__________________
Dave & MJ
1988 32' Excella 1000 (Beauty)
1999 White Dodge SLT Laramie 3500 Dually, 4x4, 5spd, 5.9 CTD 245k+ (The Beast)
Tuco is offline  
Old 09-03-2015, 10:09 PM   #222
New Member
 
Palm Springs , California
Join Date: Jan 2015
Posts: 4
Thanks for all the useful info about which hitch is best!!!!
__________________
jflipping is offline  
Old 09-03-2015, 11:05 PM   #223
Rivet Master
 
Currently Looking...
Mission , Texas
Join Date: Jun 2015
Posts: 836
Touareg weighs ~5,000#, 70-0mph 177 feet
An F250 weighs - 8,500#, 70-0mph 221 feet
Stopping distance shorter, agreed.
Better brakes, do the math.
__________________
nrgtrakr is offline  
Old 09-04-2015, 12:36 AM   #224
jcl
Rivet Master
 
Currently Looking...
Vancouver , British Columbia
Join Date: Oct 2012
Posts: 1,046
Quote:
Originally Posted by Franswa View Post
The sub frames are not rigidly mounted to the body, most Porsche's are split between solid rubber mounts, and hydraulic (think silicone filled) mounts depending on whether it's a cheap V6 or a Turbo. I'm trying to say that the component being used to reinforce the hitch isn't reinforcing anything, under extreme flex, it may transmit some force to the body, but your flexing the rear of the body shell likely. The point of this is just to let people know there is more to a vehicle than what the Web says.
I should start by saying that I don't know the details of the Porsche unibody and subframe, but it looks pretty similar to the approach BMW use and I am familiar with those models.

The receiver starts off as a standard Porsche part, so it is already designed to handle a vertical (tongue) load, as well as fore and aft loads relating to braking and acceleration. In Europe, those fore and aft loads relate to the use of surge brakes, and so would likely be greater than in North America. The receiver may require reinforcement due to a higher static tongue load, I don't know. But the purpose of the strut isn't any of those, it is simply to counteract the rotational moment of the WD equipment. That strut in your photo will see a vertical load, and not much else. So the question becomes, can the subframe handle a vertical load of a few hundred pounds (or many hundreds, depending on the specific setup), and what degree of motion of the original hitch assembly will be permitted due to the compliant mounting of the subframe. My guess is that the vertical load won't be an issue, and the question is whether the compliant mounts allow sufficient motion of the receiver to lead to fatigue of the rear mounting location. There is at least one more issue, that of noise transmission. The compliant mounts isolate the subframe, and the attachment may lead to increased cabin noise due to the new noise transmission path. Whether or not that is an issue would be determined on first use, I would think.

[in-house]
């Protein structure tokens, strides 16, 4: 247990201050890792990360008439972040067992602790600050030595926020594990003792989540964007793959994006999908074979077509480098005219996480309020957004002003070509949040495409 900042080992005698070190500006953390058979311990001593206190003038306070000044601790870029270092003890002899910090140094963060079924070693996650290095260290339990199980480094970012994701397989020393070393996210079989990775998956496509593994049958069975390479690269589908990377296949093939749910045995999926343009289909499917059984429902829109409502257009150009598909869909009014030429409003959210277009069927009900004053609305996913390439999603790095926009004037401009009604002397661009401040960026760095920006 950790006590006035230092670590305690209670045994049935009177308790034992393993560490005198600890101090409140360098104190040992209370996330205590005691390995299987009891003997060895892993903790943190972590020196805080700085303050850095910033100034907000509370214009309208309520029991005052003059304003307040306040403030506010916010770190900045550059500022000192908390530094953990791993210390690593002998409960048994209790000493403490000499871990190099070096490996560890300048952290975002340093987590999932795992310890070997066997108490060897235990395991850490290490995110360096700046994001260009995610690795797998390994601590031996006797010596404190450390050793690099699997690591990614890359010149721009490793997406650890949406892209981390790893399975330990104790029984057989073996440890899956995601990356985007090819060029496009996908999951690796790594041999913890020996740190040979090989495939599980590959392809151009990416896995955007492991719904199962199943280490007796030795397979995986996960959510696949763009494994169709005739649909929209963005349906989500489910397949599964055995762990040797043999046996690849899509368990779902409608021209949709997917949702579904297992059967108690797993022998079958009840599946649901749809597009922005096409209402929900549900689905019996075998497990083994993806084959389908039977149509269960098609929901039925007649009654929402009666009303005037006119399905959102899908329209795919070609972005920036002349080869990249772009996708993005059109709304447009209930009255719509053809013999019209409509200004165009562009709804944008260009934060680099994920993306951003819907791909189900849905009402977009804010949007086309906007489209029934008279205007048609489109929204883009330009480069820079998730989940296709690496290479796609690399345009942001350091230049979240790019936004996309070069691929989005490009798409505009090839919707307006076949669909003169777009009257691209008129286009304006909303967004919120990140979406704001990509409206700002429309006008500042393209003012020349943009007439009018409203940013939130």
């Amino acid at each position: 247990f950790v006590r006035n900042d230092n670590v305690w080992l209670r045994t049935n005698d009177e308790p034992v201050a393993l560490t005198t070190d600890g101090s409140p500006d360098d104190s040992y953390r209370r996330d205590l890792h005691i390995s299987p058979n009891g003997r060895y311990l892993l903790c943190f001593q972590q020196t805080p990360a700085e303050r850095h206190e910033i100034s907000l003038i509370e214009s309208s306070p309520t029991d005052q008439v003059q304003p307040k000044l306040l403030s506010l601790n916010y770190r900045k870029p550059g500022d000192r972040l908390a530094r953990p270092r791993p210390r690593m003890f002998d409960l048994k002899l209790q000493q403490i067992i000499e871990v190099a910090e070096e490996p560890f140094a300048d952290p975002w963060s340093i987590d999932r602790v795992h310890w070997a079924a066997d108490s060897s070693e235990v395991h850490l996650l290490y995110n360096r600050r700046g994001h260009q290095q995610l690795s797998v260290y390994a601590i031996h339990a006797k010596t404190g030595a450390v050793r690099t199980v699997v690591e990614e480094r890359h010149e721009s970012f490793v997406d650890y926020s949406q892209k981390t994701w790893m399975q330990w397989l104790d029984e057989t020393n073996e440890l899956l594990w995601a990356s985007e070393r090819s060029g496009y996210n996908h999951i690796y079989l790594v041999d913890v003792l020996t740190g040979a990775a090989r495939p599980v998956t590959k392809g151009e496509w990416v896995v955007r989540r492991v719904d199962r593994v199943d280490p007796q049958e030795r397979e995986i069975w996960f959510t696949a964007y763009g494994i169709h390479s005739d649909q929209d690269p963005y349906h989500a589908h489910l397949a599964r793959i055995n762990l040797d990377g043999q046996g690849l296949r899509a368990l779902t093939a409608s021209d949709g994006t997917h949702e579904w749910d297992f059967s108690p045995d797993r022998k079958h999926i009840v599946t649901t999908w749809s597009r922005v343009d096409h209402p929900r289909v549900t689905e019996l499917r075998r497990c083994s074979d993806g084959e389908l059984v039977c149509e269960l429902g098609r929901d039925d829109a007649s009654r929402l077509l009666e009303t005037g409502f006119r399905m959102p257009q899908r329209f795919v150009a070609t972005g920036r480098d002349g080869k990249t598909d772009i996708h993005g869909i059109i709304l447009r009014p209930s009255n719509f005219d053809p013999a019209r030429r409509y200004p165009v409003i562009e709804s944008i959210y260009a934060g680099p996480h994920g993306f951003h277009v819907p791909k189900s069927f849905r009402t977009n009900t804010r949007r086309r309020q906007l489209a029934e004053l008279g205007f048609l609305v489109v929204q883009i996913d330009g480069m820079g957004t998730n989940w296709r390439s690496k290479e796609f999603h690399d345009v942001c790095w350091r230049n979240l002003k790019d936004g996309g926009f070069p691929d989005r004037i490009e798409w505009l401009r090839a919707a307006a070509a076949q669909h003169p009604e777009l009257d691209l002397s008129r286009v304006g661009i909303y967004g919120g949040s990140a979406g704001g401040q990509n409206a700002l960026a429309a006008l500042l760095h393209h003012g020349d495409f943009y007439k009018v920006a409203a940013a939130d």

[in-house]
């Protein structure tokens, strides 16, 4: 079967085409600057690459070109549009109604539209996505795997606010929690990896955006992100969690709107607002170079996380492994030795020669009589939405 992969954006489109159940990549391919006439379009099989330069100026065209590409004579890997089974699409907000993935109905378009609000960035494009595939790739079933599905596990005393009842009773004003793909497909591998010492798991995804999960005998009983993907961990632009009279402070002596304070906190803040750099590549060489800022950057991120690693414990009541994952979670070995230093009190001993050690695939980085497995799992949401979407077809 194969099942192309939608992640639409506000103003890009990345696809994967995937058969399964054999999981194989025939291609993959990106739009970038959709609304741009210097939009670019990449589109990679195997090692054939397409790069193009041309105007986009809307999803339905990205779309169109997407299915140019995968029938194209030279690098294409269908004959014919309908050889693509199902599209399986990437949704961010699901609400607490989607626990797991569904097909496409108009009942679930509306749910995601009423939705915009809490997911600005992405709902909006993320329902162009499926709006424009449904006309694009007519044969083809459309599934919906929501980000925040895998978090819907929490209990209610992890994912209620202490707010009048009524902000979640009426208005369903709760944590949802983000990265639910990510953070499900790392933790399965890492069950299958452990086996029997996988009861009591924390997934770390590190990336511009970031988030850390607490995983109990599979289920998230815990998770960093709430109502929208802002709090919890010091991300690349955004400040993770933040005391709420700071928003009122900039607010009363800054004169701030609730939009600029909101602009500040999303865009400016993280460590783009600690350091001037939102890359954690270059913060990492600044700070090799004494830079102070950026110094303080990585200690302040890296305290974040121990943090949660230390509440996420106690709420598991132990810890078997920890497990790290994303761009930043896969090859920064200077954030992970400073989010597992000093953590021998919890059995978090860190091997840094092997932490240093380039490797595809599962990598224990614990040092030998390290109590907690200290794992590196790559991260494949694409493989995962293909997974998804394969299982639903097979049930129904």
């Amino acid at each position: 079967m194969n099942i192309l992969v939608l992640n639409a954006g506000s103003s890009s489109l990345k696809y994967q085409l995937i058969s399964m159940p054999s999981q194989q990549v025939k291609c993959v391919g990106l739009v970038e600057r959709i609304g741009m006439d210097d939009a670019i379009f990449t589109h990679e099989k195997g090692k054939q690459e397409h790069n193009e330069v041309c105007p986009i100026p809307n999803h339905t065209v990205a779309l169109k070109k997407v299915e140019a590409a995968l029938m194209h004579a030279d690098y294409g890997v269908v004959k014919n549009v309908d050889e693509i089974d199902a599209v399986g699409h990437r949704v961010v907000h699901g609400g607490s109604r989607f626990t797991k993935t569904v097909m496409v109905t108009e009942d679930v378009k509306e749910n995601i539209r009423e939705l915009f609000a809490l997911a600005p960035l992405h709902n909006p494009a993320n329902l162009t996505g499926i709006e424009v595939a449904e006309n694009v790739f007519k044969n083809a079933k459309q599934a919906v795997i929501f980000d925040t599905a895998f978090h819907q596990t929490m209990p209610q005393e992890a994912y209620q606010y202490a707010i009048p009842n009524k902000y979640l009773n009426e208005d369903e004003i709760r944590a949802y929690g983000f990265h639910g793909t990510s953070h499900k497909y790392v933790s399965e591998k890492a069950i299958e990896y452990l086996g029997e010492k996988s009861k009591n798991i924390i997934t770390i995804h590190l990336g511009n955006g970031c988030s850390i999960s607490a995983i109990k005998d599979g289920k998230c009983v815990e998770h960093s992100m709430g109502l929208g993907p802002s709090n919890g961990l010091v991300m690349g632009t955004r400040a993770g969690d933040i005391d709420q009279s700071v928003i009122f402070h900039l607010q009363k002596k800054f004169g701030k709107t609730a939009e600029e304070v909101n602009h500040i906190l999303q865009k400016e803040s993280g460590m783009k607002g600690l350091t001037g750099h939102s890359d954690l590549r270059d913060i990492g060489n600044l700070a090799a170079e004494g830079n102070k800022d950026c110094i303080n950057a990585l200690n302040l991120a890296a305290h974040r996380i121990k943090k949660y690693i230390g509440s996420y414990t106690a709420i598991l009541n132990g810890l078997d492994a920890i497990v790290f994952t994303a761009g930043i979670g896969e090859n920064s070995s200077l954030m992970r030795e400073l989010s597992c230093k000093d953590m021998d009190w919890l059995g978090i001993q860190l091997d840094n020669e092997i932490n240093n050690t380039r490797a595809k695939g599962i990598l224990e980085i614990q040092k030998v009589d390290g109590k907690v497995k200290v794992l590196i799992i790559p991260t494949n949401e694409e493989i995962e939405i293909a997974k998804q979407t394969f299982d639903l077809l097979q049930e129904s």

All of the above is speculation, so I would look to the company that has done several hundred of these, and see what the results have been. I would personally prefer to see the strut mounted to the unibody, all things being equal, if there was an appropriate and accessible mounting location. But if there wasn't, it appears the mounting location on the rear subframe is working for some number of owners.

Jeff
__________________

__________________
jcl is offline  
Closed Thread


Currently Active Users Viewing This Thread: 1 (0 members and 1 guests)
 
Thread Tools Search this Thread
Search this Thread:

Advanced Search
Display Modes

Posting Rules
You may not post new threads
You may not post replies
You may not post attachments
You may not edit your posts

BB code is On
Smilies are On
[IMG] code is On
HTML code is Off
Trackbacks are Off
Pingbacks are Off
Refbacks are Off


Similar Threads
Thread Thread Starter Forum Replies Last Post
VW Touareg diesel Never2late Tow Vehicles 8 06-17-2014 02:22 PM
Touareg and the Hensley question adwriter73 Tow Vehicles 3 10-25-2010 09:31 PM
touareg, bambi and weight distribution hitch ericwarren Hitches, Couplers & Balls 2 10-02-2008 10:19 PM
First road trip with Touareg and CCD... Xray Our Community 35 09-15-2004 02:06 PM


Virginia Campgrounds

Reviews provided by




Copyright 2002- Social Knowledge, LLC All Rights Reserved.

All times are GMT -6. The time now is 08:14 AM.


Powered by vBulletin® Version 3.8.8 Beta 1
Copyright ©2000 - 2017, Jelsoft Enterprises Ltd.

Airstream is a registered trademark of Airstream Inc. All rights reserved. Airstream trademark used under license to Social Knowledge LLC.